Written by: Keith Tully
Reviewed: Friday 7th August, 2015
Appeal court judges have ruled against the recruitment firm Reed in a case relating to a £158 million tax bill.
The company had been aiming to convince the court that it should not owe HM Revenue & Customs (HMRC) the enormous sum because the amounts related to the travel and subsistence expenses of half a million temporary employees for whom Reed had found work.
Reed has consistently claimed that the amounts of money were not being paid to ‘temps’ as wages but were purely for expenses and so should not have been liable either to PAYE tax or National Insurance contributions.
However, three court of appeal judges have now thrown the case out and decided that Reed’s payments were in fact intended as wages and should be taxed as such.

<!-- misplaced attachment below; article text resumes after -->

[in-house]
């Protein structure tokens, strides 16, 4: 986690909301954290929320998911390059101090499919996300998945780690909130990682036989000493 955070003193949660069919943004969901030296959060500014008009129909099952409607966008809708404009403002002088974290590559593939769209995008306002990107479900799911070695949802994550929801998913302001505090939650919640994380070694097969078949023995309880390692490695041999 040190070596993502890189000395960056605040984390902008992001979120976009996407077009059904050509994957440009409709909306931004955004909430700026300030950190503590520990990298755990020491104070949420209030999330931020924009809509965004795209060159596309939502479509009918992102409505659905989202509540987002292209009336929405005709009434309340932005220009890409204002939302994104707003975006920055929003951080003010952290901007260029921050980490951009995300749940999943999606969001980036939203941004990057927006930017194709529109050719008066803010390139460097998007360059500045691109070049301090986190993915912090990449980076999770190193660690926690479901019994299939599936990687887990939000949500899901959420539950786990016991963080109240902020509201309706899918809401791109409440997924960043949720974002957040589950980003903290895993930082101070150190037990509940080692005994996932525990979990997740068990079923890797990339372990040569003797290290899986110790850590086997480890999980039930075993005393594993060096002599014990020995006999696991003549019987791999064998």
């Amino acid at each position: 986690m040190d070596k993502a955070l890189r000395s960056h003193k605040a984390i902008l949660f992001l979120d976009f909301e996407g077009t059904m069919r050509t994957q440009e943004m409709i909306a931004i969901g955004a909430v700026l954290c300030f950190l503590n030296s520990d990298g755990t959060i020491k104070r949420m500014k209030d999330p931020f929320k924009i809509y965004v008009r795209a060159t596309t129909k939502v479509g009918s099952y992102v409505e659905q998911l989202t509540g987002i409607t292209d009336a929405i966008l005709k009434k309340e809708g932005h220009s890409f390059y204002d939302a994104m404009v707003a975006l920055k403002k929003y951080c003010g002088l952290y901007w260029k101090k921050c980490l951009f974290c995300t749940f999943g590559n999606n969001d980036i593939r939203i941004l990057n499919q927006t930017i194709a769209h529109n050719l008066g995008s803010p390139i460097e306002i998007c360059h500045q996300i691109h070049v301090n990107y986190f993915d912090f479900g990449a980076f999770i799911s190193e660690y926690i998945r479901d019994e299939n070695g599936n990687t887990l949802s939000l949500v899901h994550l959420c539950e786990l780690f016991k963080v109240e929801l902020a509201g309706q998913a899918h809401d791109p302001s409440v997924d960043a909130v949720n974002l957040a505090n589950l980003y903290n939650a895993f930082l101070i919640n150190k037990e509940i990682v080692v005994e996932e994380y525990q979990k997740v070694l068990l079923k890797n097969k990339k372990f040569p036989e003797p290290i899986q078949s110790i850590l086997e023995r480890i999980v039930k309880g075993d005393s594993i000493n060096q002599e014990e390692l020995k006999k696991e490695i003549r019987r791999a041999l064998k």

The court also decided that HMRC should be awarded the costs involved in making its case and defending against Reed’s appeal.
PAYE and National Insurance contributions are now deemed to be due to HMRC from Reed on relevant amounts paid to temporary employees between 1998 and 2002, and between 2002 and 2008.
A spokesperson for Reed, which is among the largest recruitment companies currently operating in the UK, told ContractorUK: “We are extremely disappointed by the decision of the Court of Appeal in this case.
“This is a historical tax dispute and will not have an impact on our clients or our temporary employees past and present. We will be working with HMRC to take the matter forward.”
Prior to this week’s ruling on the subject, a tribunal to assess the case was convened in April 2014, at which Reed’s arguments were successfully refuted by HMRC.
Welcoming the most recent ruling on the matter, Ruth Owen, director general of personal tax at HMRC, said: “This shows that we were right to challenge the complex arrangements that Reed used to try to reduce their income tax and National Insurance liabilities, and that we won’t hesitate to litigate cases if necessary to secure the tax due.”
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